House of Commons portcullis
House of Commons
Session 1997-98
Internet Publications
Other Bills before Parliament
Arrangement of Clauses (Contents)

Landmines Bill
  The Bill is concerned with the implementation in the United Kingdom of the Convention on the Prohibition of the Use, Stockpiling, Production and Transfer of Anti-Personnel Mines and on their Destruction ("the Convention") which was signed by the United Kingdom at Ottawa on 3 December 1997 (Cm 3990). It will enable the United Kingdom to ratify the Convention.{emshp}Anti-personnel mines and offences relating to them
  Clause 1 defines the main terms used in the Bill.
  Clause 2 prohibits the use, development, production, acquisition, possession or transfer of an anti-personnel mine. It also makes it an offence to assist, encourage or induce any other person to do such things. Contravention is punishable by a maximum term of imprisonment of fourteen years.
  Clause 3 provides for Clause 2 to apply to acts done in the United Kingdom, and to acts done outside it by such people as United Kingdom nationals.
  Clause 4 permits the possession or transfer of anti-personnel mines for purposes such as the development of techniques in mine detection and training.
  Clause 5 provides a defence to a Clause 2 offence relating to certain international military operations.
  Clause 6 provides certain other defences to an offence under Clause 2.{emshp}Securing the destruction of anti-personnel mines
  Clause 7 provides that if the Secretary of State has grounds to suspect that an object is an anti-personnel mine or a component of such a mine and is considering its destruction he may serve a notice on any interested person requiring the person to retain possession while he collects information.
  Clause 8 provides that where there is reasonable cause to believe that an object is prohibited a person may be authorised to enter premises and remove or immobilise the object.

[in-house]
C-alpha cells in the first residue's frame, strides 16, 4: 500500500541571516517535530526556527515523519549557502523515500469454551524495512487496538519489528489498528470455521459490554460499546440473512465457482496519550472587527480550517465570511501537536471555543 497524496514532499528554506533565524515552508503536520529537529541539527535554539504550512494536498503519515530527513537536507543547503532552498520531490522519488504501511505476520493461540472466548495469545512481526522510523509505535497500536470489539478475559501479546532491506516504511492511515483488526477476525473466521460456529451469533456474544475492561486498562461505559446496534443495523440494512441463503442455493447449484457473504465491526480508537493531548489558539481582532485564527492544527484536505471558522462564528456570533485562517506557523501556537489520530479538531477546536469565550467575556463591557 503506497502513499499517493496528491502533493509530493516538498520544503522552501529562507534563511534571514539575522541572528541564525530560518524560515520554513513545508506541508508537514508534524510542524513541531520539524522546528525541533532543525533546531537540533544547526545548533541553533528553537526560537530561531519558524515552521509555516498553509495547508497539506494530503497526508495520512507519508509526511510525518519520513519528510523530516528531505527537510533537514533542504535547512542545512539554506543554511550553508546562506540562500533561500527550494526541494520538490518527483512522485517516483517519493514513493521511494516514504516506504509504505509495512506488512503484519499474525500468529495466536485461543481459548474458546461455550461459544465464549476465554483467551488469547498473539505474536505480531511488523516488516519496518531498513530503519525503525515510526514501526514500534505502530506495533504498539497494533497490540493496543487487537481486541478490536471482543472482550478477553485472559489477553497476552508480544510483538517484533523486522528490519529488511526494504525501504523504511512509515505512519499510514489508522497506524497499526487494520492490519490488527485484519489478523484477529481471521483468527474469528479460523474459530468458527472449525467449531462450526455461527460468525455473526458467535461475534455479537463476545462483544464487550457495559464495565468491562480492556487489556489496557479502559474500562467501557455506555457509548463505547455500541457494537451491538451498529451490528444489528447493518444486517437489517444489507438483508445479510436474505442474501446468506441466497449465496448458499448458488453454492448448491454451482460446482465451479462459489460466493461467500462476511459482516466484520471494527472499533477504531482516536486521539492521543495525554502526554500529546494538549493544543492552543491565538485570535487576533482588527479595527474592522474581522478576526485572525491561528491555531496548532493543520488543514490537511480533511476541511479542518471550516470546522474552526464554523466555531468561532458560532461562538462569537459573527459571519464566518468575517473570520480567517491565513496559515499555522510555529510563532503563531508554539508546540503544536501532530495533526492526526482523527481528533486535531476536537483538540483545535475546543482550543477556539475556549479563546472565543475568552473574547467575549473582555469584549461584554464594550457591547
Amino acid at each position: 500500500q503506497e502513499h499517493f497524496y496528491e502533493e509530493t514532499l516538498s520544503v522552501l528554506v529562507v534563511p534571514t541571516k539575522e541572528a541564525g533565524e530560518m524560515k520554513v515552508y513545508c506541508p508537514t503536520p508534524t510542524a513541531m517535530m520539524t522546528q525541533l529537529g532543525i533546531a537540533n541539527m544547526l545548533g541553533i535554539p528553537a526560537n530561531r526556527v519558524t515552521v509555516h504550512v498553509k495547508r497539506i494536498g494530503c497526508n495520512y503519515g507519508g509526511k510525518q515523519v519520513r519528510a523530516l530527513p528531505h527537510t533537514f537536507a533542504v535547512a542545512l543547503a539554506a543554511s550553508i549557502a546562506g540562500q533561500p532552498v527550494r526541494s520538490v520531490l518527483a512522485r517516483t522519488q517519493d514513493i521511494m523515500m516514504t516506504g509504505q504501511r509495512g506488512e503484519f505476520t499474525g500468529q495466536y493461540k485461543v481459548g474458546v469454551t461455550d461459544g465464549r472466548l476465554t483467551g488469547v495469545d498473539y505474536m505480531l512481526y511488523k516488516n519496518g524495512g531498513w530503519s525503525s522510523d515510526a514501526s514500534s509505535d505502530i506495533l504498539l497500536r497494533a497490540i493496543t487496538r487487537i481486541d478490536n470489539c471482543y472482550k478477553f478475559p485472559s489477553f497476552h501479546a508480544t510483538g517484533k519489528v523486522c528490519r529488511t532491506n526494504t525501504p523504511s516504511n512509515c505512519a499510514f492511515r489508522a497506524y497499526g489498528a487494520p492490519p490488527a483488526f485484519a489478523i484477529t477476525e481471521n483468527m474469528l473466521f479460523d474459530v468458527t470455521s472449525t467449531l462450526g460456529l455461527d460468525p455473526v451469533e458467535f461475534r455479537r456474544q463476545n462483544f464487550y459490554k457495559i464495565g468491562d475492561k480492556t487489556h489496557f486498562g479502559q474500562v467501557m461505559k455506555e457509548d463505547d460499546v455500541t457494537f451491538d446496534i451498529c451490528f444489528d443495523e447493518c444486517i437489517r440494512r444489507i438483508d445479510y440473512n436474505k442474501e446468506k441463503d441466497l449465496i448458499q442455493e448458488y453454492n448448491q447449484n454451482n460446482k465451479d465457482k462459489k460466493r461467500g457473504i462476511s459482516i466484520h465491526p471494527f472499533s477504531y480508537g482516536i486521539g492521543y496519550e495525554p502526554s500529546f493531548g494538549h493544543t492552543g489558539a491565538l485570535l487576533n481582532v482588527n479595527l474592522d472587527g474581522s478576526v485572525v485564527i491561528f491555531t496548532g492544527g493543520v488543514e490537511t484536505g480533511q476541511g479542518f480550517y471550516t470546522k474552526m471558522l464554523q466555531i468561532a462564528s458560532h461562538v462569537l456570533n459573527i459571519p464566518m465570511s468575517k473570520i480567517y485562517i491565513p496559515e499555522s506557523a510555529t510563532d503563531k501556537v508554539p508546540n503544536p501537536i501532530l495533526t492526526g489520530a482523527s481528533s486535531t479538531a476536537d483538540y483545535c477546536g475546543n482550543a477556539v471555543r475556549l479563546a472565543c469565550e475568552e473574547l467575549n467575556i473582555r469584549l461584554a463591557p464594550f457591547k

Clauses 9 and 10 allow the object to be destroyed after the expiry of a period to allow objections to be made.
  Clause 11 allows certain interested persons to apply to the court for compensation.
  Clause 12 creates offences, such as wilful obstruction of an authorised person and giving false information.{emshp}Fact-finding missions under the Ottawa Convention
  Clause 13 provides that the Secretary of State may authorise a fact-finding mission to enter premises and carry out its functions under the Convention.
  Clause 14 creates various offences, such as wilful obstruction of a member of a fact-finding mission.
  Clause 15 confers certain privileges and immunities on members of a fact-finding mission.
  Clause 16 provides that the Secretary of State may reimburse any person for any expenditure incurred in connection with a fact-finding mission.{emshp}Information and records
  Clause 17 gives the Secretary of State the power to require persons to keep records and to provide him with information needed for the purpose of the Convention.
  Clause 18 contains a power to enter and search premises if offences are suspected.
  Clause 19 restricts the disclosure of information obtained under the Bill or the Convention.{emshp}Criminal Proceedings
  Clause 20 requires the consent of the Attorney General for prosecutions under Clause 2.
  Clauses 21 to 23 deal with Customs and Excise prosecutions, forfeiture in case of conviction and offences by bodies corporate.{emshp}Supplemental
  Clause 24 enables the Secretary of State, by order, to amend the Act resulting from the Bill to give effect to any amendment of the Convention.
  Clauses 25 to 29 contain various provisions including a provision that the Bill binds the Crown subject to certain qualifications.
 Financial Effects
  No extra annual costs should result from the provisions contained in the Bill. Compensation or reimbursement under Clause 11 or 16 is unlikely to be required.
  Expenditure may be incurred through contributions to the costs of Meetings and Conferences of States Parties and fact-finding missions under the Convention, and will be met by Her Majesty's Government.
  Her Majesty's Government may incur costs from the need to examine and procure alternative technologies to meet the military capability previously provided by anti-personnel mines, and from the removal from service and destruction of existing stocks of, and for the cancellation of any support contracts for, such weapons.
  There is a possible cost to Her Majesty's Government arising from the obligation in the Convention to clear mines laid in the Falkland Islands.
 Effects on Public Service Manpower
  It is not expected that additional departmental staff will be required.
 Business Compliance Cost Assessment
  There may be some compliance costs to industry but these have yet to be quantified.
House of Commons home page Houses of Parliament home page House of Lords home page search page enquiries

© Parliamentary copyright 1998
Prepared 3 July 1998